A Venn diagram is a collection of simple closed curves in the plane with the property that all possible intersections of the interiors and exteriors of these curves are nonempty and connected. A Venn diagram with n curves is referred to as a an nVenn diagram. We consider nVenn diagrams with nfold rotational symmetry and examine the dual graph of these diagrams. A number of interesting combinatorial properties leads to a simple generation scheme and we survey and expand on some work on generating symmetric 7 and 11Venn diagrams.
A torus is a surface shaped like a doughnut. A graph is toroidal if it embeds on the torus with no crossing edges. A topological obstruction for the torus is a graph G with minimum degree three that is not embeddable on the torus but for all edges e, Ge embeds on the torus. A minor order obstruction has the additional property that for all edges e, G contract e embeds on the torus.
The aim of our research is to find all the obstructions to the torus (both minor order and topological). To date, we have found 239,322 topological obstructions and 16,629 minor order obstructions. Previously, only a few thousand had been determined. This talk discusses the techniques used to find these obstructions.
In this talk we will look at Fermat's two squares theorem which states the condition under which an integer may be written as the sum of two squares. This was judged by Hardy as one of the most beautiful results in number theory. Although this theorem is old, we present a fairly recent proof of one of the key lemmas. If time permits we will briefly mention some other results in this direction.
Let the generating set X be a subset of a group G. The directed Cayley graph is the graph whose vertex set is G and where arcs leaving vertex g in G are of the form g > gx for each x in X. Undirected Cayley graphs can be defined similarly.
This talk will explore previously known as well as new results about Cayley graphs with respect to enumeration, isomorphism and Hamiltonicity.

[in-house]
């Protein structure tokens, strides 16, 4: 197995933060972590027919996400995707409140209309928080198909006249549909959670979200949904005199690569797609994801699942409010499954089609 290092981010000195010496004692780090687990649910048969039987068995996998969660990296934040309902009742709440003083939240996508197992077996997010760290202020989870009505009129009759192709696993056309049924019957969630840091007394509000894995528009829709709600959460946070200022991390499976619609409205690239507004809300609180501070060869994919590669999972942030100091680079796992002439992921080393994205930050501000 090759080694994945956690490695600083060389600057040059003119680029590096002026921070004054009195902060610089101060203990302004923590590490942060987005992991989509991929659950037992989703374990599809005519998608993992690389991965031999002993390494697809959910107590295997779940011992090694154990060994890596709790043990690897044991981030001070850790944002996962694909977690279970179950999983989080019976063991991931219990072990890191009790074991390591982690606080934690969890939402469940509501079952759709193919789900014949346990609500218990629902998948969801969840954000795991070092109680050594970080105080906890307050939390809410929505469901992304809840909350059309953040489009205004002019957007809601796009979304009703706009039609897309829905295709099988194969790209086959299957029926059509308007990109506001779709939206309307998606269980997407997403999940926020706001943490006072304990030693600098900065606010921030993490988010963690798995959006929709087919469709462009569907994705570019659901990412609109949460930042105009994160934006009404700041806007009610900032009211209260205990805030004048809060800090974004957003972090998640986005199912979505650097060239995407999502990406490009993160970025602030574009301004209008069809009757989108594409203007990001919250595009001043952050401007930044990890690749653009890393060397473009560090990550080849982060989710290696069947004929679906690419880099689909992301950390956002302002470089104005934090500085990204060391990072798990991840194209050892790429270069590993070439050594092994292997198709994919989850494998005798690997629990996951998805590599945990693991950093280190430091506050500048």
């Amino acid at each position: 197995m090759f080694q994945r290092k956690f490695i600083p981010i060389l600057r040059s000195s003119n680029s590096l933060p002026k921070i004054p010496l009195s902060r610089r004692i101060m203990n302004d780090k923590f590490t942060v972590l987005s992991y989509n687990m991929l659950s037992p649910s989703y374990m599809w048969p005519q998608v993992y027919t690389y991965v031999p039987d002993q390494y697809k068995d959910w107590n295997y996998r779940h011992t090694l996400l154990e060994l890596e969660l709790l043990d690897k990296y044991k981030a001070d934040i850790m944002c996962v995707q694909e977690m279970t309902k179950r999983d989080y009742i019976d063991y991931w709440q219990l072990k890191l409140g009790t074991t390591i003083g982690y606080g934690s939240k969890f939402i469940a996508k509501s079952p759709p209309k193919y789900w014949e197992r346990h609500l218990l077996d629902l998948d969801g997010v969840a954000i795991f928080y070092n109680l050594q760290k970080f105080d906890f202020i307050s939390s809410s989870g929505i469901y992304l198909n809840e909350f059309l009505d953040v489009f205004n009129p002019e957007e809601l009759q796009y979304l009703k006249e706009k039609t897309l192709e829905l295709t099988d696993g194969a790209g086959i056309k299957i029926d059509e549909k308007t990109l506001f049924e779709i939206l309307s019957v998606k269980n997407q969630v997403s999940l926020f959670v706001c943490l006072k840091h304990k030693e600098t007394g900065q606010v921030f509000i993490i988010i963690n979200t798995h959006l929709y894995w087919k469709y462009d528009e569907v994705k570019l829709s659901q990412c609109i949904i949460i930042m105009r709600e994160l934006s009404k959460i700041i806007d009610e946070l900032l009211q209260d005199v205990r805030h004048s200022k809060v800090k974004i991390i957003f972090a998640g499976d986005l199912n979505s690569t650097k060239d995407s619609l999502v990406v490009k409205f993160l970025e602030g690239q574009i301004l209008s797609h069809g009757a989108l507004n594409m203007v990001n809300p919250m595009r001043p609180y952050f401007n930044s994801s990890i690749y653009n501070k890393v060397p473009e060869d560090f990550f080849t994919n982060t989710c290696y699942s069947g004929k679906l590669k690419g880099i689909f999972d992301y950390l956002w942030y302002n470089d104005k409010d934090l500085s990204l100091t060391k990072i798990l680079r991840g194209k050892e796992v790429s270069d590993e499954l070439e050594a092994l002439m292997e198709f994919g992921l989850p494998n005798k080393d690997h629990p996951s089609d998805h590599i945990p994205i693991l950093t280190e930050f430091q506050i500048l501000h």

A graph has a Gray code for proper kcolourings if is possible to list all its proper kcolourings in such a way that consecutive elements in the list differ in the colour of exactly one vertex. In this talk, I will show the existence of Gray codes for proper kcolourings for several graphs and values of k.
Determining the threedimensional structure of a bio macromolecule (e.g., a protein) is an extremely important and computationally challenging problem. One approach involves using NMR (nuclear magnetic resonance) spectroscopy, by which a small subset of the n(n1)/2 interatomic distances in an natom molecule are measured. Furthermore, these distance measurements are not exact, but each lies within an upper and a lower bound. Computing the coordinates of the n points (atoms) in the 3D Euclidean space which conforms to the NMR distance measurements is referred to as the molecular conformation problem.
We use an edgeweighted, complete graph of order n, embedded in the 3D space to model the natom molecule. First, the triangle inequality is applied to tighten the distance bounds, in parallel. The bounds are further tightened by applying the tetrangle inequality (resulting from the CayleyMenger determinants) to all quadruples of atoms, also in parallel. Parallel algorithms are essential to keep execution times within reasonable limits. Only edgedisjoint sets of 4node subgraphs can be processed concurrently. Finding such edgedisjoint subgraphs is equivalent to constructing a large set of 2(n, 4, 1) packing designs. A number of other interesting problems involving design theory as well as graph theory arise in this context. [Background Reference: R. Kumar and N. Deo, "Computational Experience with a Parallel Algorithm for Tetrangle Inequality Bound Smoothing," Bulletin of Mathematical Biology (1999), Vol. 61, pp. 9871008]
For fixed k and values t[1..k] we try to count the number of aperiodic strings a[1..n] for which S_{k}(a) = t_{k}, where S_{k} is the kth elementary symmetric function. The alphabet of the string a is a ring R. After setting up a general framework, specific results are given for the following cases:
We describe a heuristic for 4colouring a planar graph based on Kempe's method of recolouring Kempe chains. The heuristic gives rise to a special family of graphs which cause the algorithm to cycle. The structure of these graphs is described, and a modified heuristic is presented. In practice the method is found to always succeed in 4colouring a graph in O(n^2) time. A proof that it works would be another proof of the 4colour problem.
I shall also describe how this heuristic relates to the successful proofs of the 4colour problem, and the obstacles that remain to developing this heuristic into a proof. This is joint work with Bill Kocay (Computer Science, University of Manitoba).